Back in 2005, Friendster was faced with a really strange problem. Or opportunity, depending upon how you looked at it. See, the social networking site was based in the U.S. and funded by U.S. advertisers, but it turned out that a massive bulk of the site's millions of users were actually based in the Philippines. Friendster execs' hearts—and hopes for financial solvency— sank when they realized they weren't targeting their intended audience. Without a U.S. consumer base, their advertising would dry up. And it did.
But rather than close shop, the site simply shifted its focus to the international market. In the Philippines (and also Malaysia, Indonesia and Singapore, where the site is also popular), many consumers lack computers, and broadband connections aren't nearly as widespread as in the West. But lots and lots of people, particularly the 18-25 crowd Friendster attracts, have cell phones. So the site started testing mobile applications . . . and here's where we come to the present.
In May, Friendster launched a mobile site (m.friendster.com) which now boasts 52 million users across Asia, and they're expected to roll out Friendster Text Alerts in the coming weeks. The service will send SMS updates about the activities of networked friends (we're picturing something like Loopt here).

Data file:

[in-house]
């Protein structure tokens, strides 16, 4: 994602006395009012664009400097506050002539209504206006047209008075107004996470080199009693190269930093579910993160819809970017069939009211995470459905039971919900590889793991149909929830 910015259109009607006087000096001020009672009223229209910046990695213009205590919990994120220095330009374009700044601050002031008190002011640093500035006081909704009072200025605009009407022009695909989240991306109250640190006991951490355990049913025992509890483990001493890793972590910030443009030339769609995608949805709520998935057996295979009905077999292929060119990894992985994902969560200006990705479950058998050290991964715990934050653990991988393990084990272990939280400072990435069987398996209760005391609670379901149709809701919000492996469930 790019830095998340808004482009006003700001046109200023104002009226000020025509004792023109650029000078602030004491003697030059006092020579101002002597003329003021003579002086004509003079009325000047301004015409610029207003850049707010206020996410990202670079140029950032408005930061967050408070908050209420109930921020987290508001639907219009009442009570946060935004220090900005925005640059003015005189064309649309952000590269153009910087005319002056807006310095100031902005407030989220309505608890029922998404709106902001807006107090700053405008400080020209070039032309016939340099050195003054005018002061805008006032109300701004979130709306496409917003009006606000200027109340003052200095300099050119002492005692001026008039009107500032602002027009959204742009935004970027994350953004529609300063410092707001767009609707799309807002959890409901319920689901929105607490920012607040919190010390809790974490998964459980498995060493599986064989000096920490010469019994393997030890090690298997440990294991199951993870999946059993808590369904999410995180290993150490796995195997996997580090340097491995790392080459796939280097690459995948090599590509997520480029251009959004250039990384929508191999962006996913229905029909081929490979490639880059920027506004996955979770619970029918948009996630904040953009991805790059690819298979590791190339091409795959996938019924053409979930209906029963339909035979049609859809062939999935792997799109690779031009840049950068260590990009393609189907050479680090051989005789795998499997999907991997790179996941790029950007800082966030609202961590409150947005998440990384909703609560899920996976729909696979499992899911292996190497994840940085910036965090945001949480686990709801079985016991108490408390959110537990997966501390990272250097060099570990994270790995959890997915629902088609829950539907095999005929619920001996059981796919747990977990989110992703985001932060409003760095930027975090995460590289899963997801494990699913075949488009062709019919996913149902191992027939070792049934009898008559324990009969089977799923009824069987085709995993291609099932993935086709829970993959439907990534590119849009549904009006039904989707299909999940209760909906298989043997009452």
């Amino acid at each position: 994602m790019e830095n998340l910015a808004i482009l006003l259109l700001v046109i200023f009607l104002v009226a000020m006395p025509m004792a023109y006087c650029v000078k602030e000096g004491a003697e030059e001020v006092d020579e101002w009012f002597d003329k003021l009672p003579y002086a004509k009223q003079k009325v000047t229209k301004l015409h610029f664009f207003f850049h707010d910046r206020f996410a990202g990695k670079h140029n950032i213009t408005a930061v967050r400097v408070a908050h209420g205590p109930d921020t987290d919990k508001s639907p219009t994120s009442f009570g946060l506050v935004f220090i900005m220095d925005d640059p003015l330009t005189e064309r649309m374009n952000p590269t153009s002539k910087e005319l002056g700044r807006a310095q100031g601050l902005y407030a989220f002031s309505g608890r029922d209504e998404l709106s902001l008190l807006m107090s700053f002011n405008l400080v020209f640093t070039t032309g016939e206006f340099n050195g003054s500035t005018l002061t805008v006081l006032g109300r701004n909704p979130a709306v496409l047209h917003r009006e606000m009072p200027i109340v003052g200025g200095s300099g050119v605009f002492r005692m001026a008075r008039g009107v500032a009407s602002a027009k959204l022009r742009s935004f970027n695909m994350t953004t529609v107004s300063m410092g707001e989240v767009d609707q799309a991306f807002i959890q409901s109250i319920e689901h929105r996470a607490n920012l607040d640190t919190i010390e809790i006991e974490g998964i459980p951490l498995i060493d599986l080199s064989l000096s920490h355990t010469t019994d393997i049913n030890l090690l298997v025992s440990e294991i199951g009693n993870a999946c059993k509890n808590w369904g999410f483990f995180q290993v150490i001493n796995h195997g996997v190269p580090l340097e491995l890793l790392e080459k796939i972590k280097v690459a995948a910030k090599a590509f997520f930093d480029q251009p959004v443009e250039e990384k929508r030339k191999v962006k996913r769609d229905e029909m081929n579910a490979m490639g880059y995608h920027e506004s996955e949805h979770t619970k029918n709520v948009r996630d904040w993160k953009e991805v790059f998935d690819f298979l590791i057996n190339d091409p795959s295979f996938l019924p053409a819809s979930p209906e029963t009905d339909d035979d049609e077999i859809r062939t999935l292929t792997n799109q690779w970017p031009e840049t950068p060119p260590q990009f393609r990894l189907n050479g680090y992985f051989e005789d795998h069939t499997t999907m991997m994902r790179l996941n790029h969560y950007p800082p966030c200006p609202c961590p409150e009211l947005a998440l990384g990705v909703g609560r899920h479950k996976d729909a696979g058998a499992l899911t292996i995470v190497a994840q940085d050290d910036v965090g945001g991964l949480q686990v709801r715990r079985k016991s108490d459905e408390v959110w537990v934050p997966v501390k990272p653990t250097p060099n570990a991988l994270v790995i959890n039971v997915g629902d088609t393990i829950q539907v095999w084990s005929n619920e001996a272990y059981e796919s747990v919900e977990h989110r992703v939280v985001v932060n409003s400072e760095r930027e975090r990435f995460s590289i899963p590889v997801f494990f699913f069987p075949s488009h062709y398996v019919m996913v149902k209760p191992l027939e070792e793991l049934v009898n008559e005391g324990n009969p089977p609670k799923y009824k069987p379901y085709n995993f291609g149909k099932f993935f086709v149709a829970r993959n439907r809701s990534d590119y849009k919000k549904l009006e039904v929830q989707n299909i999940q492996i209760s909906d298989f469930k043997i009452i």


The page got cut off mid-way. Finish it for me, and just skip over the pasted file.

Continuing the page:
The kicker is that Friendster's global strategy is seriously paying off. According to company reports, "Friendster is the seventh largest website in the world of any kind and the third largest social network in terms of traffic, with over 22.4 billion page views a month. Friendster is also first in “user engagement” among the top 5 global social networks, with visitors to Friendster.com averaging 229 minutes per month." And you never knew.
Five amazing, clean technologies that will set us free, in this month's energy-focused issue. Also: how to build a better bomb detector, the robotic toys that are raising your children, a human catapult, the world's smallest arcade, and much more.